Imagine Otherwise: Mecca Jamilah Sullivan on Cultivating Joy through Queer Black Feminist Art

May 13, 2021 | Podcast

Joy and Art in Social Change

Over the past few years, we’ve seen more and more vibrant intersectional and interdisciplinary cultural production get the attention it so richly deserves. This work builds on a long history of refusing to separate the personal from the political in Third World and women of color feminism, radical Black and queer activism, and movements for economic, disability, and environmental justice. All of these traditions have valued the role of art in sparking social change, as the creative and the revolutionary are never far apart.

In episode 133 of Imagine Otherwise, I interview creative writer, scholar, and professor Mecca Jamilah Sullivan, whose wide-ranging body of work demonstrates the political and ethical stakes of centering queer Black feminist pleasure in both literature and life.

In our conversation, Mecca and I chat about navigating intertwined affects of joy and trauma while moving across genres, the long and rich tradition of Black interdisciplinary writing, and why refusing to separate the body from the page is key to how Mecca imagines otherwise.

Mecca Jamilah Sullivan with this quote: In my version of freedom, our worlds are defined by our limitless imaginations—not by whiteness, straightness, ableness, thinness, or their delusions of gender. In my freedom, we have the language we need to name our pleasures precisely, the resources to plan for their creation, and the love, life, heart, and energy to share our pleasures with our people who we know—like breath—will still be here.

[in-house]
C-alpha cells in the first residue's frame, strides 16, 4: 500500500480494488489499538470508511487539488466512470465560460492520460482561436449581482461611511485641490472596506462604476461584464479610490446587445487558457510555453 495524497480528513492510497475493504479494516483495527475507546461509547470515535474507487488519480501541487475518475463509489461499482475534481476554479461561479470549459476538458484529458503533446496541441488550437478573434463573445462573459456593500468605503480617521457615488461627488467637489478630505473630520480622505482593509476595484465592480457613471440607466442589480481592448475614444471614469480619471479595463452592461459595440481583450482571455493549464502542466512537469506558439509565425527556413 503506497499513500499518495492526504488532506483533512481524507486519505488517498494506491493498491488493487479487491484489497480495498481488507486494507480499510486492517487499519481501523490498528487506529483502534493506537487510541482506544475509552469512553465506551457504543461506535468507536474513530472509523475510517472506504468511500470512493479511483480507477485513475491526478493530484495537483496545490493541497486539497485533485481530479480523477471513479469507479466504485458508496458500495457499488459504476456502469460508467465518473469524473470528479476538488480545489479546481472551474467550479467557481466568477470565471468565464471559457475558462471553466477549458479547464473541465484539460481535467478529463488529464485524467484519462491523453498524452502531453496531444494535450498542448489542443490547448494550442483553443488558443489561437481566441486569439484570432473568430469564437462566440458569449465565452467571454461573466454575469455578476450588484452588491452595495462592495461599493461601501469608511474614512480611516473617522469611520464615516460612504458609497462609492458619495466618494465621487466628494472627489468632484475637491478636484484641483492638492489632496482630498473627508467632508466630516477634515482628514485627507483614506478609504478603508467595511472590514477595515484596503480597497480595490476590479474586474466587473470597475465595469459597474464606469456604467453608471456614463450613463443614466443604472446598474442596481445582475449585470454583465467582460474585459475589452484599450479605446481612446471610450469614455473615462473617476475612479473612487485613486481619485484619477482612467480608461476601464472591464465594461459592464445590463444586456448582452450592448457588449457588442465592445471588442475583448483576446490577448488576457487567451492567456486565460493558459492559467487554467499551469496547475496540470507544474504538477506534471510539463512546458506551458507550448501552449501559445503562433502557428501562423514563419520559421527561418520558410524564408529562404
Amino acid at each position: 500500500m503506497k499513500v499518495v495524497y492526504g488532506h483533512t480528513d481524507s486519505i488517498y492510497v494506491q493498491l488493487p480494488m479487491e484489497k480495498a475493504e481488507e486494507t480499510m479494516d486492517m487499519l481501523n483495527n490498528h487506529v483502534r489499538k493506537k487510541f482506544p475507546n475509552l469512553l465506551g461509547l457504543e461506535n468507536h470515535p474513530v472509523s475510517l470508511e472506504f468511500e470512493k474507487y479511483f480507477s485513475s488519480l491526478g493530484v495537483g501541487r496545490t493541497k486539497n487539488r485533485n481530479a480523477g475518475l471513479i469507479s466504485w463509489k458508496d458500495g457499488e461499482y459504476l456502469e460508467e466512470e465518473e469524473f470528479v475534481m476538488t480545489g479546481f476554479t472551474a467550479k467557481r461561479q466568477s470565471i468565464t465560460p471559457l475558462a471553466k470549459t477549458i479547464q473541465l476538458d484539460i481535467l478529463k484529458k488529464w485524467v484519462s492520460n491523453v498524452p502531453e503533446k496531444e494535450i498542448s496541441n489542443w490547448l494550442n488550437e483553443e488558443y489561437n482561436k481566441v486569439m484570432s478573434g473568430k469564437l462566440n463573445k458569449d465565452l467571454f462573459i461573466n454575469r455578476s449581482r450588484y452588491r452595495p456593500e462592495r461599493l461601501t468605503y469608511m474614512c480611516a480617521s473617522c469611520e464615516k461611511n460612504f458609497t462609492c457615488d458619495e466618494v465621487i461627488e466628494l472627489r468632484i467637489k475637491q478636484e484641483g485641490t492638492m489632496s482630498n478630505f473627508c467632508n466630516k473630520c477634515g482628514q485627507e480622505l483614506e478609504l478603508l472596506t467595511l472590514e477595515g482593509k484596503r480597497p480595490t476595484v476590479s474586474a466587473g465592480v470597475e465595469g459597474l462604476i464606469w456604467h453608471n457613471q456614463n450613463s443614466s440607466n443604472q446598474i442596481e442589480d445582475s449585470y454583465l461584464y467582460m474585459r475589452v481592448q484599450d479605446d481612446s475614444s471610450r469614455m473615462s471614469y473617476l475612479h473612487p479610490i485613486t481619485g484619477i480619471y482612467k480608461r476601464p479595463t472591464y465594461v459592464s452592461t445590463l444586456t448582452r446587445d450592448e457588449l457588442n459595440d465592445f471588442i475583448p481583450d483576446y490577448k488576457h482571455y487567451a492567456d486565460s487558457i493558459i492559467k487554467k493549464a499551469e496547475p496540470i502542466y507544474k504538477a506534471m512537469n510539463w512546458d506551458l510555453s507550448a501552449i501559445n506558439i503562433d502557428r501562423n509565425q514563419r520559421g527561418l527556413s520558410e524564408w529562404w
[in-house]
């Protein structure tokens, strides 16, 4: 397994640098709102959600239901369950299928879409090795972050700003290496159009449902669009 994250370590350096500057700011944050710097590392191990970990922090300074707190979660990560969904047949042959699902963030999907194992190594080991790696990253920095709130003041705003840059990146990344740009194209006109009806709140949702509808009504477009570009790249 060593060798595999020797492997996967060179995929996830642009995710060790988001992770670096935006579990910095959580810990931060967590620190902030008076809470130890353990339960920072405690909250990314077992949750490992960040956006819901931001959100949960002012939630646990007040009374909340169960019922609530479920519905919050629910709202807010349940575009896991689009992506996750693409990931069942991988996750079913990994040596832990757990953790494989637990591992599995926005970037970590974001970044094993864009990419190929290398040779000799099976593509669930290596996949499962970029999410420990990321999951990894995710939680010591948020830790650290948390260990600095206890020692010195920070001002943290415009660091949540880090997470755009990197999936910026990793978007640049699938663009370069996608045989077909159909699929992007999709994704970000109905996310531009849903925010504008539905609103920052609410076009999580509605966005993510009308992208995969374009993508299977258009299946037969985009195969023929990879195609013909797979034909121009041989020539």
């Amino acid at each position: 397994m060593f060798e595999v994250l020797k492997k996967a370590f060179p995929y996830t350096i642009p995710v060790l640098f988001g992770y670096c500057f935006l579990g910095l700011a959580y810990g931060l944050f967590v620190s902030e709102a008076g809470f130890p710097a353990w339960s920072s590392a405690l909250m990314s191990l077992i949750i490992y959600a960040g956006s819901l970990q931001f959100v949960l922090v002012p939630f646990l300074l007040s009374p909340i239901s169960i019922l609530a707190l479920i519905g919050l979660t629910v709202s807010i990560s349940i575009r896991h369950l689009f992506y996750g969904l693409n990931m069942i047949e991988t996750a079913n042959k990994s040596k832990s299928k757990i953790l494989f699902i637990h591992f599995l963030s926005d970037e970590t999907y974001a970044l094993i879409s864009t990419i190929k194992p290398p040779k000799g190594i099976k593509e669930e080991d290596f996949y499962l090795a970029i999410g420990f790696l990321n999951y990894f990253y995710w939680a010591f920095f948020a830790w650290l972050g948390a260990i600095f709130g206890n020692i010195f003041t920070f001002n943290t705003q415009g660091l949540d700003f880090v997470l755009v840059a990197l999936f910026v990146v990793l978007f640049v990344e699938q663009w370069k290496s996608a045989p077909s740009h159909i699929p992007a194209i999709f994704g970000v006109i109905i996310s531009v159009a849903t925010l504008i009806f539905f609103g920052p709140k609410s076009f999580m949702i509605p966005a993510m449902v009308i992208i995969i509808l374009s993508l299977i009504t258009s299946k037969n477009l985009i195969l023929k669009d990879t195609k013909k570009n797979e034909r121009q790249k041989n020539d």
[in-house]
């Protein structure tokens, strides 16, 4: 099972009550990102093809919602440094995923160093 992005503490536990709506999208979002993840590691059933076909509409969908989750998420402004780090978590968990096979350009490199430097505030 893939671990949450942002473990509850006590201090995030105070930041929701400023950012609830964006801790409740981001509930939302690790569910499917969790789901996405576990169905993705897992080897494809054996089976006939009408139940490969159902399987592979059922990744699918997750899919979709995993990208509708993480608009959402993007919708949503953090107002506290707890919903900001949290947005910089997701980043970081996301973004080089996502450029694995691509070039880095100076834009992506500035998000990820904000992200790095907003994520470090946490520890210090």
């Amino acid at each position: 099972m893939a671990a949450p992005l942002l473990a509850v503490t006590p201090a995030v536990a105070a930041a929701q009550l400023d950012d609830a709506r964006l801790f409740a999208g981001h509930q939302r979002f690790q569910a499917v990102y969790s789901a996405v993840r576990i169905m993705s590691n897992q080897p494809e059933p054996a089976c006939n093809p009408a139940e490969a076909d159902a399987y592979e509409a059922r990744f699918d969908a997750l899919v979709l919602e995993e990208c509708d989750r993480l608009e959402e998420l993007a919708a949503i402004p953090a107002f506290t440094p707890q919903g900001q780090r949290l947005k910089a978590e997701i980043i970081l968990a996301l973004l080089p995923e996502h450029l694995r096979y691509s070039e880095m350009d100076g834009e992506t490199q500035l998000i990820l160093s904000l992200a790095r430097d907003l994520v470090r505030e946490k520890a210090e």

Mecca Jamilah Sullivan with this quote: Pleasure and joy are necessary resources for not only surviving trauma and violence but also imagining and then following paths out of trauma and violence to action.

Mecca Jamilah Sullivan

Mecca Jamilah Sullivan, PhD, is the author of the short story collection Blue Talk and Love, winner of the 2018 Judith Markowitz Award for LGBTQ Writers, and an assistant professor of English at Bryn Mawr College.

In her creative and scholarly work, she considers the links between language, imagination, and bodily life in black queer and feminist experience. Her stories and essays have appeared in Best New Writing, The Kenyon Review, Callaloo, Feminist Studies, American Fiction, Prairie Schooner, Crab Orchard Review, TriQuarterly, GLQ: Lesbian and Gay Studies Quarterly, American Literary History, The Scholar and Feminist, American Quarterly, Public Books, Ebony.com, TheRoot.com, BET.com, and others.

Mecca’s book The Poetics of Difference: Queer Feminist Forms in the African Diaspora (University of Illinois Press, 2021) explores the politics of poetic experimentation in global black feminist art, literature, and hip-hop. Her novel, More of Everything, is forthcoming from W.W. Norton/Liveright in 2022.

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